Becoming a better therapist: Messages from research

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Issues in making therapy effective. To retain the diversity of psychotherapies both for the benefit of clients and so psychotherapy can develop.We need to present decision makers with convincing indicators of effectiveness.We need to know what we are doing and why. Then we can give a convincing ac

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Becoming a better therapist: Messages from research

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1. Becoming a better therapist: Messages from research Peter Stratton Professor of Family Therapy Leeds Family Therapy and Research Centre Inst. of Health Sciences, Leeds University, UK Hello my name is Helen Pote, I am a clinical psychologist with a special interest in working with children and families using ideas and interventions taken from systemic family therapy. I am lecturer for the department of psychology, RHBNC. Today I am going to talk about a research project I undertook whilst based at Leeds. It was an MRC project carried out at the Leeds Family Therapy & Research Centre, which is part of the psychology department there. The project was one year study which aimed to produce a manual for systemic family therapy which could be used as a research tool to standardise systemic therapy interventions in clinical outcome trials of therapy efficacy. We feel we have achieved this and I want to report the process by which we went about this, some of the findings which were of particular interest, and familiarise you with the manual and its clinical applications. The research team for the project consisted of myself and Peter Stratton, Paula Boston & David Cottrell, 3 experienced family therapists all of whom are actively involved in practising and teaching family therapy. Also in the team was David Shapiro who brought extensive research experience in the area of manualised therapies and outcome research. Hello my name is Helen Pote, I am a clinical psychologist with a special interest in working with children and families using ideas and interventions taken from systemic family therapy. I am lecturer for the department of psychology, RHBNC. Today I am going to talk about a research project I undertook whilst based at Leeds. It was an MRC project carried out at the Leeds Family Therapy & Research Centre, which is part of the psychology department there. The project was one year study which aimed to produce a manual for systemic family therapy which could be used as a research tool to standardise systemic therapy interventions in clinical outcome trials of therapy efficacy. We feel we have achieved this and I want to report the process by which we went about this, some of the findings which were of particular interest, and familiarise you with the manual and its clinical applications. The research team for the project consisted of myself and Peter Stratton, Paula Boston & David Cottrell, 3 experienced family therapists all of whom are actively involved in practising and teaching family therapy. Also in the team was David Shapiro who brought extensive research experience in the area of manualised therapies and outcome research.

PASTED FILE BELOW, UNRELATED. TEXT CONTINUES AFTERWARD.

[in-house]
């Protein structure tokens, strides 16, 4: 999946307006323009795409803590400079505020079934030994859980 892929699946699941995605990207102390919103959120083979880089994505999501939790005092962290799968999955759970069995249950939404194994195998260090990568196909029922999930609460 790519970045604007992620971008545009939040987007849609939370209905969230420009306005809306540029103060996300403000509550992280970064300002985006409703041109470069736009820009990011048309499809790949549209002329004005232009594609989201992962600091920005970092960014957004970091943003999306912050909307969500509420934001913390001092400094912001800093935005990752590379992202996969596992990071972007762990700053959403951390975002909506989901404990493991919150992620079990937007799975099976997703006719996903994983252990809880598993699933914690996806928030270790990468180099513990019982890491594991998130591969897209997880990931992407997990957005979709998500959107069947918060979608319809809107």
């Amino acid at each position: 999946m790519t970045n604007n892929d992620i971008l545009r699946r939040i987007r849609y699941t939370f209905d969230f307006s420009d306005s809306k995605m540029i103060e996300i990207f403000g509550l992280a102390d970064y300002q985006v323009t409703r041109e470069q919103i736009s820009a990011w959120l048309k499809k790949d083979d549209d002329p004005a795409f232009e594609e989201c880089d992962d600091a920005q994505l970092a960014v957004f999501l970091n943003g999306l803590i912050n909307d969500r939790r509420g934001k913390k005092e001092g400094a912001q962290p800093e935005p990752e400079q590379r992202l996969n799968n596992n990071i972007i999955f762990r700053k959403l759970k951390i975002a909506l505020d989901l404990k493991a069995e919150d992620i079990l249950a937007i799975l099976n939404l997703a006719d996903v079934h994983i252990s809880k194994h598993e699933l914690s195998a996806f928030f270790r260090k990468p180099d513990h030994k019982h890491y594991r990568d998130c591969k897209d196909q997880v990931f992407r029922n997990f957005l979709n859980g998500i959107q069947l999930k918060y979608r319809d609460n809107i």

2. Issues in making therapy effective To retain the diversity of psychotherapies both for the benefit of clients and so psychotherapy can develop. We need to present decision makers with convincing indicators of effectiveness. We need to know what we are doing and why. Then we can give a convincing account of why family therapy is an obvious choice How can we make political use of the fact that therapy is research?

3. Aims and objectives To review some of the significant issues in psychotherapy research, and the benefits of practitioner research Give you extra perspectives on how using research findings can help your practice

4. USPs of SFT 1 Our focus on family strengths Research evidence for the functional family.

5. If families are dysfunctional People who are unhappy should be taken out of their families to a different context, and cured . But research tells a different story: About families as a powerful resource for positive change

6. Think of an adolescent growing up in extremely adverse conditions Coping with poverty, social stigma, physical limitations, ethnic discrimination, and poor academic performance What do you think will be the priorities in their lives? What might they want from their carers

7. Michael Ungar, Family Process, 2004 43 high-risk adolescents’ seek close relationships with adults to negotiate self-constructions as resilient. High-risk teens say they want the adults in their lives to serve as an audience for their identities. This pattern was evident even among youth who presented as being more peer-than family-oriented. Is this a surprise?

8. David Campbell et al, Family therapy for childhood depression JFT (2003)417-435. From a qualitative study of childhood depression, concluded that depression is often derived from children’s sense of failure to care for their depressed parents. And therapy is successful once it is recognised that the depression is relational.

9. Meanwhile Fiona Williams In “Rethinking Families” (2004) concludes that the major value across a whole variety of family forms is an ethic of care.

10. Why do we see the whole family when a child is referred? Such findings point to the extent to which children value relationships, especially family relationships, above other concerns.